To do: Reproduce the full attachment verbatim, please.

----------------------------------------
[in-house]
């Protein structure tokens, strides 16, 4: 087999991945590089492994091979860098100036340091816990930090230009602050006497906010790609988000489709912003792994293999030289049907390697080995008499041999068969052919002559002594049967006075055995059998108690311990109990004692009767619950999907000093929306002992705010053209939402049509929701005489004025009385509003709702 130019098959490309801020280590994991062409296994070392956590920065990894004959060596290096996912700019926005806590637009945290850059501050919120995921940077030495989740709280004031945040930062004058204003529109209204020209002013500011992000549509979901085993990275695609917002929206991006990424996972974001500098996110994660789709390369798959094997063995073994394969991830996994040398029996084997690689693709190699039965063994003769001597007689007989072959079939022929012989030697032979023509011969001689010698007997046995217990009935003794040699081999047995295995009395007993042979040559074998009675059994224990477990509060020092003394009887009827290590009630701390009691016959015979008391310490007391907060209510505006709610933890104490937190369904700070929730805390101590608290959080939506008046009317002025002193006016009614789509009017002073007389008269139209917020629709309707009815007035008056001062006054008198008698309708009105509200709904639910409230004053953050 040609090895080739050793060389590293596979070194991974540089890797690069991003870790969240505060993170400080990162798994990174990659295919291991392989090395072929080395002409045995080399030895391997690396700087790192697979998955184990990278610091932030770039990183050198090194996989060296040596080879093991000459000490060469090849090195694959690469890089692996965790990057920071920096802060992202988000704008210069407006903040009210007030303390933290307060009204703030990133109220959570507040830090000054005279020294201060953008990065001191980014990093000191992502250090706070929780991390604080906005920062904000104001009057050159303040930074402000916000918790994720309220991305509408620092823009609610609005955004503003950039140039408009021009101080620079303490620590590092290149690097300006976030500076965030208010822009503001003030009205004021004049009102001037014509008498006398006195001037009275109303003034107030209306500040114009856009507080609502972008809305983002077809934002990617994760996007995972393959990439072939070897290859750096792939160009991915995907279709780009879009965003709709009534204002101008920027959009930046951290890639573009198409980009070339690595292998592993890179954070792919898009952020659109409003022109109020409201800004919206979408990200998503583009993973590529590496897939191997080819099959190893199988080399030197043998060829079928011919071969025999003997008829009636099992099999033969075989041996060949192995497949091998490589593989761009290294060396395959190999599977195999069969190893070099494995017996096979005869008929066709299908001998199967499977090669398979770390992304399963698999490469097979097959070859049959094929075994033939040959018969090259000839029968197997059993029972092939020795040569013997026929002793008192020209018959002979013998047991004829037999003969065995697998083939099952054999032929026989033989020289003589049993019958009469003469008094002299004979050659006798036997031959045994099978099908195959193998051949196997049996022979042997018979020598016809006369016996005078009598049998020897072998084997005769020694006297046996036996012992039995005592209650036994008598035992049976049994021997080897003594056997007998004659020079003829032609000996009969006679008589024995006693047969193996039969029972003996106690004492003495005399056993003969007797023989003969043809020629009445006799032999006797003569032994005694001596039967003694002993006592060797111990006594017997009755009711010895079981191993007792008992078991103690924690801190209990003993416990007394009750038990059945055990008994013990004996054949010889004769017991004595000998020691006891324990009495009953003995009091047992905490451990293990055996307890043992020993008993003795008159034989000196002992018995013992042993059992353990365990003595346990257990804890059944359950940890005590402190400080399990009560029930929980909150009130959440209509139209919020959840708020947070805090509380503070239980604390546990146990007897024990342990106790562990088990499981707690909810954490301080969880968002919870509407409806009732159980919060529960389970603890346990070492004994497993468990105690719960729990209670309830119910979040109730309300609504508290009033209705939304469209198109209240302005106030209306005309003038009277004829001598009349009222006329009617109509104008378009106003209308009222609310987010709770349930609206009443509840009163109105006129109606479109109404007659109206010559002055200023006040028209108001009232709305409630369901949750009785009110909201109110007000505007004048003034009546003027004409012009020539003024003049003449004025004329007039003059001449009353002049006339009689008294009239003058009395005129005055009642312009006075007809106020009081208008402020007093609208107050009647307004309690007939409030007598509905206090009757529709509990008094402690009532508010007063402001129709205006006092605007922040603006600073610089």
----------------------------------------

[in-house]
């Protein structure tokens, strides 16, 4: 087999991945590089492994091979860098100036340091816990930090230009602050006497906010790609988000489709912003792994293999030289049907390697080995008499041999068969052919002559002594049967006075055995059998108690311990109990004692009767619950999907000093929306002992705010053209939402049509929701005489004025009385509003709702 130019098959490309801020280590994991062409296994070392956590920065990894004959060596290096996912700019926005806590637009945290850059501050919120995921940077030495989740709280004031945040930062004058204003529109209204020209002013500011992000549509979901085993990275695609917002929206991006990424996972974001500098996110994660789709390369798959094997063995073994394969991830996994040398029996084997690689693709190699039965063994003769001597007689007989072959079939022929012989030697032979023509011969001689010698007997046995217990009935003794040699081999047995295995009395007993042979040559074998009675059994224990477990509060020092003394009887009827290590009630701390009691016959015979008391310490007391907060209510505006709610933890104490937190369904700070929730805390101590608290959080939506008046009317002025002193006016009614789509009017002073007389008269139209917020629709309707009815007035008056001062006054008198008698309708009105509200709904639910409230004053953050 040609090895080739050793060389590293596979070194991974540089890797690069991003870790969240505060993170400080990162798994990174990659295919291991392989090395072929080395002409045995080399030895391997690396700087790192697979998955184990990278610091932030770039990183050198090194996989060296040596080879093991000459000490060469090849090195694959690469890089692996965790990057920071920096802060992202988000704008210069407006903040009210007030303390933290307060009204703030990133109220959570507040830090000054005279020294201060953008990065001191980014990093000191992502250090706070929780991390604080906005920062904000104001009057050159303040930074402000916000918790994720309220991305509408620092823009609610609005955004503003950039140039408009021009101080620079303490620590590092290149690097300006976030500076965030208010822009503001003030009205004021004049009102001037014509008498006398006195001037009275109303003034107030209306500040114009856009507080609502972008809305983002077809934002990617994760996007995972393959990439072939070897290859750096792939160009991915995907279709780009879009965003709709009534204002101008920027959009930046951290890639573009198409980009070339690595292998592993890179954070792919898009952020659109409003022109109020409201800004919206979408990200998503583009993973590529590496897939191997080819099959190893199988080399030197043998060829079928011919071969025999003997008829009636099992099999033969075989041996060949192995497949091998490589593989761009290294060396395959190999599977195999069969190893070099494995017996096979005869008929066709299908001998199967499977090669398979770390992304399963698999490469097979097959070859049959094929075994033939040959018969090259000839029968197997059993029972092939020795040569013997026929002793008192020209018959002979013998047991004829037999003969065995697998083939099952054999032929026989033989020289003589049993019958009469003469008094002299004979050659006798036997031959045994099978099908195959193998051949196997049996022979042997018979020598016809006369016996005078009598049998020897072998084997005769020694006297046996036996012992039995005592209650036994008598035992049976049994021997080897003594056997007998004659020079003829032609000996009969006679008589024995006693047969193996039969029972003996106690004492003495005399056993003969007797023989003969043809020629009445006799032999006797003569032994005694001596039967003694002993006592060797111990006594017997009755009711010895079981191993007792008992078991103690924690801190209990003993416990007394009750038990059945055990008994013990004996054949010889004769017991004595000998020691006891324990009495009953003995009091047992905490451990293990055996307890043992020993008993003795008159034989000196002992018995013992042993059992353990365990003595346990257990804890059944359950940890005590402190400080399990009560029930929980909150009130959440209509139209919020959840708020947070805090509380503070239980604390546990146990007897024990342990106790562990088990499981707690909810954490301080969880968002919870509407409806009732159980919060529960389970603890346990070492004994497993468990105690719960729990209670309830119910979040109730309300609504508290009033209705939304469209198109209240302005106030209306005309003038009277004829001598009349009222006329009617109509104008378009106003209308009222609310987010709770349930609206009443509840009163109105006129109606479109109404007659109206010559002055200023006040028209108001009232709305409630369901949750009785009110909201109110007000505007004048003034009546003027004409012009020539003024003049003449004025004329007039003059001449009353002049006339009689008294009239003058009395005129005055009642312009006075007809106020009081208008402020007093609208107050009647307004309690007939409030007598509905206090009757529709509990008094402690009532508010007063402001129709205006006092605007922040603006600073610089």